July 12th – One indicator of an advancing summer I always have mixed feelings about is buddleia. This purple-flowering, profuse shrub, sometimes known as the butterfly bush is great for bugs and bees and lepidoptera of all kinds – but the one issue I have is it’s the shrub of urban decay.
This versatile plant will grow anywhere it can find – gutters, chimneys, soot-filled fissures in brickwork, and once it takes hold it will destroy masonry as it grows. It’s the sign of dereliction in summer, growing old disused rail lines, factory yards and edgelands of all types.
A fascinating, but destructive plant.
June 21st – I passed through Snow Hill Station mid afternoon, and noticed a little bit of lost local history that I’d totally forgotten about – the old Snow Hill tram stop.
When the Midland Metro opened in the late 90s, it originally terminated here at one platform of Snow Hill Station. The stop was dark, dingy and low level, with a notoriously unreliable inexplicably single escalator and a dingy, horrible spiral staircase. It was not a great bit of urban design.
When the Metro line was extended around the City Centre to Stephenson Place, the line was diverted to the side of Snow Hill station and up around Colmore Circus, leaving the Snow Hill stop cut off and replaced by a better, street level station. The lines at the old stop are no longer connected to the main line, and the stop, abandoned, unserviced and closed is gladly being reclaimed by nature and slowly fading.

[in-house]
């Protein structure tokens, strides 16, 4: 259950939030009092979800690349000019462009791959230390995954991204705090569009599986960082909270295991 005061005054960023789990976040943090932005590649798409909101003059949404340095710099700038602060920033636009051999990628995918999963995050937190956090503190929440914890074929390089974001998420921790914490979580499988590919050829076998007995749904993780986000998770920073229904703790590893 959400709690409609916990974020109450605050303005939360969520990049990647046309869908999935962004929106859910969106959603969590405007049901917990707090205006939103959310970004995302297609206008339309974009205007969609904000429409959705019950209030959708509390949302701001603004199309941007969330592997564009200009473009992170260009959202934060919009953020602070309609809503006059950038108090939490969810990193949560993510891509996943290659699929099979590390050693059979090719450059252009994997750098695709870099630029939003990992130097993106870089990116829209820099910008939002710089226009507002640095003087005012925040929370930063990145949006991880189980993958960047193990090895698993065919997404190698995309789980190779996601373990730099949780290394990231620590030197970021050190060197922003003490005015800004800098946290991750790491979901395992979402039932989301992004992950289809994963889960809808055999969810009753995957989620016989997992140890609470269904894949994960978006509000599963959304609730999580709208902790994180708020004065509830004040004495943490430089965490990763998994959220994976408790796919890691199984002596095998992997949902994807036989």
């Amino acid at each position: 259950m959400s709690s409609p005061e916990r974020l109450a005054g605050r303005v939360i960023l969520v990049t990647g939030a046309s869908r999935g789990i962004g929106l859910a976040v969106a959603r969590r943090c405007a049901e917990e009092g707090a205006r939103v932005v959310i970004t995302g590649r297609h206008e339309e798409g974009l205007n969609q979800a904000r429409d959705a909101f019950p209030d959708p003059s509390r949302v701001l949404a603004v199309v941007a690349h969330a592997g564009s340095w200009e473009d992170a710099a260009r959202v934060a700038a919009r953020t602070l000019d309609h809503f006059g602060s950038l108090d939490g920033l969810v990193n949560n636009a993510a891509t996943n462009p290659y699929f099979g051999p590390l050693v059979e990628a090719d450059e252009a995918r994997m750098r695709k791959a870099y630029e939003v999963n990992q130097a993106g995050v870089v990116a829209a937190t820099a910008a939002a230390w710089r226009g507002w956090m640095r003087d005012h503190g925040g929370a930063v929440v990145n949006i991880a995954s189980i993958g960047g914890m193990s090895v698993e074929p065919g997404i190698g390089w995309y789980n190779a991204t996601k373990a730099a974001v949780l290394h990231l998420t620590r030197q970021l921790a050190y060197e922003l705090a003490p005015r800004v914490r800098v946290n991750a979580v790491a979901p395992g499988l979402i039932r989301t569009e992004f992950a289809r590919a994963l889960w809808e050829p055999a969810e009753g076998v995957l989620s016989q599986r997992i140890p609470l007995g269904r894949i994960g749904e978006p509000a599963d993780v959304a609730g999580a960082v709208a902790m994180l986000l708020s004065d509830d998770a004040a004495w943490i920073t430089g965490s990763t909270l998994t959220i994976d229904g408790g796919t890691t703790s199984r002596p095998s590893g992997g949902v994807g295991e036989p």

It’s amazing how quickly such things decay when unused.
May 19th – At Pipe Ridware, the former St James church, closed in 1983 became the charming and well-loved Ridware Theatre for a further 20 years before finally shutting around 2015. This tiny performance space barely held 60 but put on some great shows.
Sad to see it closed and decaying. I hope a new use can be found for it.
May 13th – Found on the outskirts of Wigginton, a lone cottage, derelict, in the bounds of another, occupied property.
It looks like the remnant of a larger terrace, and also like someone might be planning to, or made a start on renovating it.
It’s some way from the lane, and has a really strong air about it that it might be horrified.
One for the found faces pile, that one.
I do hope this place is one day a home again.
March 7th – Returning via Shenstone, in the new-found evening commute dusk, I noticed that the tiny, log abandoned bungalow at Owletts Farm on Lynn Lane is now visible, before another summer’s leaf growth conceals it once more.
I don’t know why this tiny house, like several in the area is being allowed to decay, as I’m sure that before the rot set in it would have been a nice home for someone.
It has been empty as long as I’ve been cycling these lanes – nearly 40 years now.
A sad little tragedy.